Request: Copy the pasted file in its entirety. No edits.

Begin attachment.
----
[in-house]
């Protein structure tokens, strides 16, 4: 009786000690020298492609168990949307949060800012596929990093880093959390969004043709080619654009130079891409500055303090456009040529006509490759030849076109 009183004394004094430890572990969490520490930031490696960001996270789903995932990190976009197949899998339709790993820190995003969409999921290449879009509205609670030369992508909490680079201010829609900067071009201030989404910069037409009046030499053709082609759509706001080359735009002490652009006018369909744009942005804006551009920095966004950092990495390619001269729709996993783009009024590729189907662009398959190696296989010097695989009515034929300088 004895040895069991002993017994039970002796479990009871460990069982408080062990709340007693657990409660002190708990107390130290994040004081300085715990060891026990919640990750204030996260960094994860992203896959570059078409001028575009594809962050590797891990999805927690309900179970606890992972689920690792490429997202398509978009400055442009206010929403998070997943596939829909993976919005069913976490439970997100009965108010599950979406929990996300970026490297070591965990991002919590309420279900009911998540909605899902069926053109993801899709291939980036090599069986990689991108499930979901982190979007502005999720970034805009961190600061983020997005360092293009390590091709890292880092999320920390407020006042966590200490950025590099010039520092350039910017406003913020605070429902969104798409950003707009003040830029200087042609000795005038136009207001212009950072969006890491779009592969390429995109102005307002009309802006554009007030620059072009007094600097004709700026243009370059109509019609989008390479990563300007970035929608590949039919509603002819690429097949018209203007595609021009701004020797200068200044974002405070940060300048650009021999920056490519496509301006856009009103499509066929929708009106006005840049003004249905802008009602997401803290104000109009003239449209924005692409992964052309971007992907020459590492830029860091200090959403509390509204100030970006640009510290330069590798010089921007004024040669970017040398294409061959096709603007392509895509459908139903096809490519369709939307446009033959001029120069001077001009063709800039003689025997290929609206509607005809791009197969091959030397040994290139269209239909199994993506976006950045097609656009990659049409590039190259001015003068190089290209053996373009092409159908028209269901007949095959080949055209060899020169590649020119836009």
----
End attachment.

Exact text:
[in-house]
């Protein structure tokens, strides 16, 4: 009786000690020298492609168990949307949060800012596929990093880093959390969004043709080619654009130079891409500055303090456009040529006509490759030849076109 009183004394004094430890572990969490520490930031490696960001996270789903995932990190976009197949899998339709790993820190995003969409999921290449879009509205609670030369992508909490680079201010829609900067071009201030989404910069037409009046030499053709082609759509706001080359735009002490652009006018369909744009942005804006551009920095966004950092990495390619001269729709996993783009009024590729189907662009398959190696296989010097695989009515034929300088 004895040895069991002993017994039970002796479990009871460990069982408080062990709340007693657990409660002190708990107390130290994040004081300085715990060891026990919640990750204030996260960094994860992203896959570059078409001028575009594809962050590797891990999805927690309900179970606890992972689920690792490429997202398509978009400055442009206010929403998070997943596939829909993976919005069913976490439970997100009965108010599950979406929990996300970026490297070591965990991002919590309420279900009911998540909605899902069926053109993801899709291939980036090599069986990689991108499930979901982190979007502005999720970034805009961190600061983020997005360092293009390590091709890292880092999320920390407020006042966590200490950025590099010039520092350039910017406003913020605070429902969104798409950003707009003040830029200087042609000795005038136009207001212009950072969006890491779009592969390429995109102005307002009309802006554009007030620059072009007094600097004709700026243009370059109509019609989008390479990563300007970035929608590949039919509603002819690429097949018209203007595609021009701004020797200068200044974002405070940060300048650009021999920056490519496509301006856009009103499509066929929708009106006005840049003004249905802008009602997401803290104000109009003239449209924005692409992964052309971007992907020459590492830029860091200090959403509390509204100030970006640009510290330069590798010089921007004024040669970017040398294409061959096709603007392509895509459908139903096809490519369709939307446009033959001029120069001077001009063709800039003689025997290929609206509607005809791009197969091959030397040994290139269209239909199994993506976006950045097609656009990659049409590039190259001015003068190089290209053996373009092409159908028209269901007949095959080949055209060899020169590649020119836009």